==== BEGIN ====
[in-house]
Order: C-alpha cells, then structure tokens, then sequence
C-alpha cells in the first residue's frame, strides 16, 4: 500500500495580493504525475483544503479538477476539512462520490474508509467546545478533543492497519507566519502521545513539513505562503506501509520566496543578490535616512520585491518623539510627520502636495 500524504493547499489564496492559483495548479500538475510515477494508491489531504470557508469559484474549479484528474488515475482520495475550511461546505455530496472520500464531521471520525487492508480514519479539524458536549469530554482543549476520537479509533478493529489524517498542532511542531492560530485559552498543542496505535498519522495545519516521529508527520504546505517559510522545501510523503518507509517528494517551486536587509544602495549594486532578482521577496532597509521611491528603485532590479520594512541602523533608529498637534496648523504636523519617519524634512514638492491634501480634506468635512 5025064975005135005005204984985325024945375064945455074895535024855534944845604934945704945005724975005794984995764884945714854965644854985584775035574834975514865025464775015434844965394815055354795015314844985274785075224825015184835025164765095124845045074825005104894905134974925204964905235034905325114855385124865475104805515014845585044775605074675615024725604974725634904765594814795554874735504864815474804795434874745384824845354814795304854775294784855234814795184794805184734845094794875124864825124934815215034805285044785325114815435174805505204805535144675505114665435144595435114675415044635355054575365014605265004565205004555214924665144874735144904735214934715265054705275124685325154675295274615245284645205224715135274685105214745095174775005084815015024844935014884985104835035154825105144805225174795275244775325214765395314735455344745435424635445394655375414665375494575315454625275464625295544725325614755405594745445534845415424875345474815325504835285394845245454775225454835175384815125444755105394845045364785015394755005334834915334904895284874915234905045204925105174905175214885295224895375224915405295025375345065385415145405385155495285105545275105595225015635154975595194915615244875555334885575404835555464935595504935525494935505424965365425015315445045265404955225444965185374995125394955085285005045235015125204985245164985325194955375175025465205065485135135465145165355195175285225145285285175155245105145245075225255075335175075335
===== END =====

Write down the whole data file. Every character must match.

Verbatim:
[in-house]
Order: C-alpha cells, then structure tokens, then sequence
C-alpha cells in the first residue's frame, strides 16, 4: 500500500495580493504525475483544503479538477476539512462520490474508509467546545478533543492497519507566519502521545513539513505562503506501509520566496543578490535616512520585491518623539510627520502636495 500524504493547499489564496492559483495548479500538475510515477494508491489531504470557508469559484474549479484528474488515475482520495475550511461546505455530496472520500464531521471520525487492508480514519479539524458536549469530554482543549476520537479509533478493529489524517498542532511542531492560530485559552498543542496505535498519522495545519516521529508527520504546505517559510522545501510523503518507509517528494517551486536587509544602495549594486532578482521577496532597509521611491528603485532590479520594512541602523533608529498637534496648523504636523519617519524634512514638492491634501480634506468635512 5025064975005135005005204984985325024945375064945455074895535024855534944845604934945704945005724975005794984995764884945714854965644854985584775035574834975514865025464775015434844965394815055354795015314844985274785075224825015184835025164765095124845045074825005104894905134974925204964905235034905325114855385124865475104805515014845585044775605074675615024725604974725634904765594814795554874735504864815474804795434874745384824845354814795304854775294784855234814795184794805184734845094794875124864825124934815215034805285044785325114815435174805505204805535144675505114665435144595435114675415044635355054575365014605265004565205004555214924665144874735144904735214934715265054705275124685325154675295274615245284645205224715135274685105214745095174775005084815015024844935014884985104835035154825105144805225174795275244775325214765395314735455344745435424635445394655375414665375494575315454625275464625295544725325614755405594745445534845415424875345474815325504835285394845245454775225454835175384815125444755105394845045364785015394755005334834915334904895284874915234905045204925105174905175214885295224895375224915405295025375345065385415145405385155495285105545275105595225015635154975595194915615244875555334885575404835555464935595504935525494935505424965365425015315445045265404955225444965185374995125394955085285005045235015125204985245164985325194955375175025465205065485135135465145165355195175285225145285285175155245105145245075225255075335175075335